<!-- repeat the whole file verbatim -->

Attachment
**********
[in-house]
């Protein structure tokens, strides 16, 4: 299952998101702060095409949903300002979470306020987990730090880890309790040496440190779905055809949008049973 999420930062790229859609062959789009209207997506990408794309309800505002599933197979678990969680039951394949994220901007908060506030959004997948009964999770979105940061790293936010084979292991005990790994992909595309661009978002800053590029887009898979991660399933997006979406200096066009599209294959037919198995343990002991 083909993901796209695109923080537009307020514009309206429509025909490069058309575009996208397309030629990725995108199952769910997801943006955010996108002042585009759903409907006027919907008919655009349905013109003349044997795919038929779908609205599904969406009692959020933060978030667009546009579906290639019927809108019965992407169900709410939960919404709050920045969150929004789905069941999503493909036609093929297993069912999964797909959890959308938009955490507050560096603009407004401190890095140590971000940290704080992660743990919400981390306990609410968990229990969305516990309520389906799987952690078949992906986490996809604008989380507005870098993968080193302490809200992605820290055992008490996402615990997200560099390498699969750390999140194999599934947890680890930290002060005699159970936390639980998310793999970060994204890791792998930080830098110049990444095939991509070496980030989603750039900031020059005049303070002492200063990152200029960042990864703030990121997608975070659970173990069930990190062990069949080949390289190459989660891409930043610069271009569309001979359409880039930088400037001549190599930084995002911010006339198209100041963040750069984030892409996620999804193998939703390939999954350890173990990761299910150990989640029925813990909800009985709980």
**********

[in-house]
């Protein structure tokens, strides 16, 4: 299952998101702060095409949903300002979470306020987990730090880890309790040496440190779905055809949008049973 999420930062790229859609062959789009209207997506990408794309309800505002599933197979678990969680039951394949994220901007908060506030959004997948009964999770979105940061790293936010084979292991005990790994992909595309661009978002800053590029887009898979991660399933997006979406200096066009599209294959037919198995343990002991 083909993901796209695109923080537009307020514009309206429509025909490069058309575009996208397309030629990725995108199952769910997801943006955010996108002042585009759903409907006027919907008919655009349905013109003349044997795919038929779908609205599904969406009692959020933060978030667009546009579906290639019927809108019965992407169900709410939960919404709050920045969150929004789905069941999503493909036609093929297993069912999964797909959890959308938009955490507050560096603009407004401190890095140590971000940290704080992660743990919400981390306990609410968990229990969305516990309520389906799987952690078949992906986490996809604008989380507005870098993968080193302490809200992605820290055992008490996402615990997200560099390498699969750390999140194999599934947890680890930290002060005699159970936390639980998310793999970060994204890791792998930080830098110049990444095939991509070496980030989603750039900031020059005049303070002492200063990152200029960042990864703030990121997608975070659970173990069930990190062990069949080949390289190459989660891409930043610069271009569309001979359409880039930088400037001549190599930084995002911010006339198209100041963040750069984030892409996620999804193998939703390939999954350890173990990761299910150990989640029925813990909800009985709980």